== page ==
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Azure Synapse Analytics Queries #8 Concurrency Slots

Azure Synapse Analytics concurrency slots are the number of queries that can be executed in your database at the same time. The number of concurrency slots depends on how many resources you allocate to your Azure Synapse Analytics Dedicated SQL Pool.  

In this blog post, you’ll learn how to monitor the concurrent slots of your Azure Synapse Analytics SQL Pool. 

Azure Synapse Analytics Concurrency Slots 

To begin, in Azure Synapse Analytics, the number of concurrent slots depends on the Data Warehouse Units (DWUs) that you have allocated to a Dedicated SQL Pool.  

When you have many queries running simultaneously in a database, if there are enough concurrency slots available, some of the queries will be queued.  

It is very important to monitor if your queries are being queued. This will help you optimize workloads. 

A query can open multiple sessions in a database. The maximum number of concurrent open sessions depends on DWUs as and this is a hard limit. Sessions might be rejected if you exceed this number.  

For example: For less than DWU500c, the maximum is 512. Here is some more information about limits in the workload management documentation

First, check the maximum number of concurrent queries in Azure Synapse Analytics in the following table: 

Data Warehouse Units  Maximum concurrent queries 
DW300c  12 
DW400c  16 
DW500c  20 
DW1000c  32 
DW1500c  32 
DW2000c  48 
DW2500c  48 
DW3000c  64 
DW5000c  64 
DW6000c  128 
DW7500c  128 
DW10000c  128 
DW15000c  128 
DW30000c  128 

With the release of workload groups, instead of using slots/concurrent queries, a percentage is allocated instead of a maximum number.  

For example: 

  • The minimum % for DW100c is 25% (which with concurrent queries is 25% x 4 concurrent queries = 100%) 
  • The minimum % for DW1000c is 3% (which with concurrent queries is 3% rounded x 32 concurrent queries = 96%) 

Azure Synapse Analytics Active Queries 

Second, to monitor active Azure Synapse Analytics queries, you can query sys.dm_pdw_exec_requests 

					-- Monitor active queries
FROM sys.dm_pdw_exec_requests
WHERE status not in ('Completed','Failed','Cancelled')
AND session_id <> session_id()
ORDER BY submit_time DESC;


Azure Synapse Analytics Active Queries 

Azure Synapse Analytics Identifying Queued Queries 

Now, to monitor if your Azure Synapse Analytics queries are being queued, you can execute the following queries.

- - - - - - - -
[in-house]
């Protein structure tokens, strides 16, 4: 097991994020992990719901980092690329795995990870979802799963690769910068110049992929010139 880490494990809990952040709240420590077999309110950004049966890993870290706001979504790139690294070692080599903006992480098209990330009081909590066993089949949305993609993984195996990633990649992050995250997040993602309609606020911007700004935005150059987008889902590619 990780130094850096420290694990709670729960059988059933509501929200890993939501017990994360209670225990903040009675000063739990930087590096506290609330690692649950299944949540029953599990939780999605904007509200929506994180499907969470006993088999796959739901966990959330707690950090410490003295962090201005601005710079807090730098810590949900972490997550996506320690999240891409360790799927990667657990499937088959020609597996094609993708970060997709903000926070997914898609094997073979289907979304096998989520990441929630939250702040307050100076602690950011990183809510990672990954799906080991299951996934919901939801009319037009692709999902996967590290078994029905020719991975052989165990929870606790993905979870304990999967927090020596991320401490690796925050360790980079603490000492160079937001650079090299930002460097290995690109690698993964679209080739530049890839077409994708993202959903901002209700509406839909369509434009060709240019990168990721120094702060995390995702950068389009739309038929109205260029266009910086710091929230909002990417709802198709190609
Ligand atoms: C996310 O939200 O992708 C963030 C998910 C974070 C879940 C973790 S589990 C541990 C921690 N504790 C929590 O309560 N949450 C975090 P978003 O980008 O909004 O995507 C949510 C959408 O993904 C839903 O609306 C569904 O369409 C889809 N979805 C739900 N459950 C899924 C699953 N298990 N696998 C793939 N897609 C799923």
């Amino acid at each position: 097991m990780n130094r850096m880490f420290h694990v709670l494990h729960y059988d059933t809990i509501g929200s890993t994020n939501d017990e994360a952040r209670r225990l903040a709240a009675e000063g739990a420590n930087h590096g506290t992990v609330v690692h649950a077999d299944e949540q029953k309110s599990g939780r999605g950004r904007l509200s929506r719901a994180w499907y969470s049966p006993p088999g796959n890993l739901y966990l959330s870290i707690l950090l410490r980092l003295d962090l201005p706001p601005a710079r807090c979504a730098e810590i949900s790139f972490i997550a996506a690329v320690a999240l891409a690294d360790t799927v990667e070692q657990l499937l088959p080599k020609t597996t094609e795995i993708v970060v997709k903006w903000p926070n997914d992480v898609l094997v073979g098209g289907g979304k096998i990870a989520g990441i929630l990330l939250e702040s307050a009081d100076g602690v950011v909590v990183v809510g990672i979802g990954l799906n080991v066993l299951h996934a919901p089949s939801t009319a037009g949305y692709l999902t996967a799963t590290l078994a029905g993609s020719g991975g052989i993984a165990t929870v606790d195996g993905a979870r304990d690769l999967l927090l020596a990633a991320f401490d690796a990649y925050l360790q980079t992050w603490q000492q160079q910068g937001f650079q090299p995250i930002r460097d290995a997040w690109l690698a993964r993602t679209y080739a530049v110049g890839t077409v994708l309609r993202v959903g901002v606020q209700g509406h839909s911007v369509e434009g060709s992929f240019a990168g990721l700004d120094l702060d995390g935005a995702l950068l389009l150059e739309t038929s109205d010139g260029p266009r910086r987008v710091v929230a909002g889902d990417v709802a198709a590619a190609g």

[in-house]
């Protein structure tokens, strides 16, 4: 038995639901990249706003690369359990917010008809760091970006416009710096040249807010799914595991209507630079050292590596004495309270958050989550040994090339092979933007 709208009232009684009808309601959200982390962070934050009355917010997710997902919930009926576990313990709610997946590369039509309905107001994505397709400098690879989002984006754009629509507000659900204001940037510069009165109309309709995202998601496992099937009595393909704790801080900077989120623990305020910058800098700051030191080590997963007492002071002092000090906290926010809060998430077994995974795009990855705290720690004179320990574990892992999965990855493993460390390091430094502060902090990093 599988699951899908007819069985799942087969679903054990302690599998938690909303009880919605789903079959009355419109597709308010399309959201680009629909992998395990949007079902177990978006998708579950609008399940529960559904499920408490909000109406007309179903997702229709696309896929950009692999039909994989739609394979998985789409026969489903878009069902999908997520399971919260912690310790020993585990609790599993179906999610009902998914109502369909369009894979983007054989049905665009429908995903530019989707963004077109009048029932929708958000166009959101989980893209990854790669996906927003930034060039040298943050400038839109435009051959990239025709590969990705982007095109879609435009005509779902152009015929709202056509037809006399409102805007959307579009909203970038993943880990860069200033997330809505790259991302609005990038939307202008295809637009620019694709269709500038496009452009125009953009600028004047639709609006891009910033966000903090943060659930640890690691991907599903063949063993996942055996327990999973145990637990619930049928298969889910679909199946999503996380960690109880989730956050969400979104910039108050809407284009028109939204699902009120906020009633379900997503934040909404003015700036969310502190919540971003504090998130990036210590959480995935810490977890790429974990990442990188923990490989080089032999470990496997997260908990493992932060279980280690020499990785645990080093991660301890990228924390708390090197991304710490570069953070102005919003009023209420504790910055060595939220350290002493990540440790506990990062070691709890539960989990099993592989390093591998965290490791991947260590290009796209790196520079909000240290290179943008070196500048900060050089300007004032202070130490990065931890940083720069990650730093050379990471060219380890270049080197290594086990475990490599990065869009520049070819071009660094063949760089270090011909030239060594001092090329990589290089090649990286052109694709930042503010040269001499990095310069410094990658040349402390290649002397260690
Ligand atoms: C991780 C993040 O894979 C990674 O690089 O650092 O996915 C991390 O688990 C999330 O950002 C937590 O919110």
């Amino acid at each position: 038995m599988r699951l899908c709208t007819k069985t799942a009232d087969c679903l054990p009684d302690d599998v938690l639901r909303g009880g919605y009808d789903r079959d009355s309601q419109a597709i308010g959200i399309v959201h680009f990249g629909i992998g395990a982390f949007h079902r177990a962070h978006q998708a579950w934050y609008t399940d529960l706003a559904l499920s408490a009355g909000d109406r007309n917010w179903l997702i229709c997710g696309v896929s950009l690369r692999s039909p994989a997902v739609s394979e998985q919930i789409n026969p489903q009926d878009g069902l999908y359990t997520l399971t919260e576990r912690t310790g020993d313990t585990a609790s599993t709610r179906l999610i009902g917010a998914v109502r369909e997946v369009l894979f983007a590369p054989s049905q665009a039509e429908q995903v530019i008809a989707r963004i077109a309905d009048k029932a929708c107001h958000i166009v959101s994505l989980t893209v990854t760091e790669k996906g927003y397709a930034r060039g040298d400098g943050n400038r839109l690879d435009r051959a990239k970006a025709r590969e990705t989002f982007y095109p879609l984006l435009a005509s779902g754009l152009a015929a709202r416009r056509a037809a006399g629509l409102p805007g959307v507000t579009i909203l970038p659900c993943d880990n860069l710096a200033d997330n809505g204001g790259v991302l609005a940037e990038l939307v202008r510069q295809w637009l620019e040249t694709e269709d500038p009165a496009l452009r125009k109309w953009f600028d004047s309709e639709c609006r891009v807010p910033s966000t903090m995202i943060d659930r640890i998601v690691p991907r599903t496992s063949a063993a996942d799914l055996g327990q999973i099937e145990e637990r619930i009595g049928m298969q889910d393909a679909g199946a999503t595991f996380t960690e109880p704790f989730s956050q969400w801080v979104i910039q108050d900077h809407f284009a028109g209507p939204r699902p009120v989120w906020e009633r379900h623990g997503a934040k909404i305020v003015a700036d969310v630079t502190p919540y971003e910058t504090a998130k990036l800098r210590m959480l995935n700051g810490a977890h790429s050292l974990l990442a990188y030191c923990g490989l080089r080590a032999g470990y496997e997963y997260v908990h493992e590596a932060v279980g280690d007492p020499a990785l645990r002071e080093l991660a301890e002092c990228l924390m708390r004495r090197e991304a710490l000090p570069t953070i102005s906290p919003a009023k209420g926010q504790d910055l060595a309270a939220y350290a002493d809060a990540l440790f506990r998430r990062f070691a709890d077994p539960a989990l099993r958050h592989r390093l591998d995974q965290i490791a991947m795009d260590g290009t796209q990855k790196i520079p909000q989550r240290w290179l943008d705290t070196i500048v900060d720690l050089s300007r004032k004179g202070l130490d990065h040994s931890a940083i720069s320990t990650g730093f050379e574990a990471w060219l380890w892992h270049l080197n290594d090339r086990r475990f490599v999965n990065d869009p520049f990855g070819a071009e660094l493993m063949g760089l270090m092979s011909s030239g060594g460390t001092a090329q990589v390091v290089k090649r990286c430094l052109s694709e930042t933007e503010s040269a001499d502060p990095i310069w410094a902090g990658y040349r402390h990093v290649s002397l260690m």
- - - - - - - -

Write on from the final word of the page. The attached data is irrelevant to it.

Queries that are waiting in a concurrency queue: 

					-- Queries that are waiting in a concurrency queue (or for other resources) 
SELECT r.[request_id] AS Request_ID
	,r.[status] AS Request_Status
	,r.[submit_time] AS Request_SubmitTime
	,r.[start_time] AS Request_StartTime
	,DATEDIFF(MILLISECOND, [submit_time], [start_time]) AS Request_InitiateDuration_ms
	,DATEDIFF(MILLISECOND, [submit_time], GETDATE()) / 1000.0 AS Queued_sec
	,r.resource_class AS Request_resource_class
FROM sys.dm_pdw_exec_requests r
WHERE r.[status] = 'Suspended';



Azure Synapse Analytics Identifying Queued Queries 

Query to identify which resource types queries are waiting for: 

					-- Monitor the queries that are queued and for how long
    , [queued_sec] = DATEDIFF(MILLISECOND, request_time, GETDATE()) / 1000.0
    [state] = 'Queued'

Azure Synapse Analytics Concurrency Slots Being Used 

Finally, you can calculate how many concurrency slots are being used by executing the following query and comparing it with the maximum number of concurrent queries in the table mentioned before.  

					-- Monitor calculate how many concurrency slots are being used
SELECT  isnull(sum([concurrency_slots_used]),0) as total_granted_slots
FROM    sys.[dm_pdw_resource_waits]
WHERE   [state]           = 'Granted'
AND     [resource_class] is not null
AND     [session_id]     <> session_id()


Azure Synapse Analytics Concurrency Slots Being Used 


To summarize, queued queries are really important in any database engine, like in SQL Server. Monitoring your Azure Synapse Analytics is important to identify points of improvement and avoid waiting times when executing queries or queries being rejected by the database. 

WHAT’S NEXT?       

In upcoming blog posts, we’ll continue to explore some of the features within Azure Services.       

Please follow Tech Talk Corner on Twitter for blog updates, virtual presentations, and more!           

As always, please leave any comments or questions below.    

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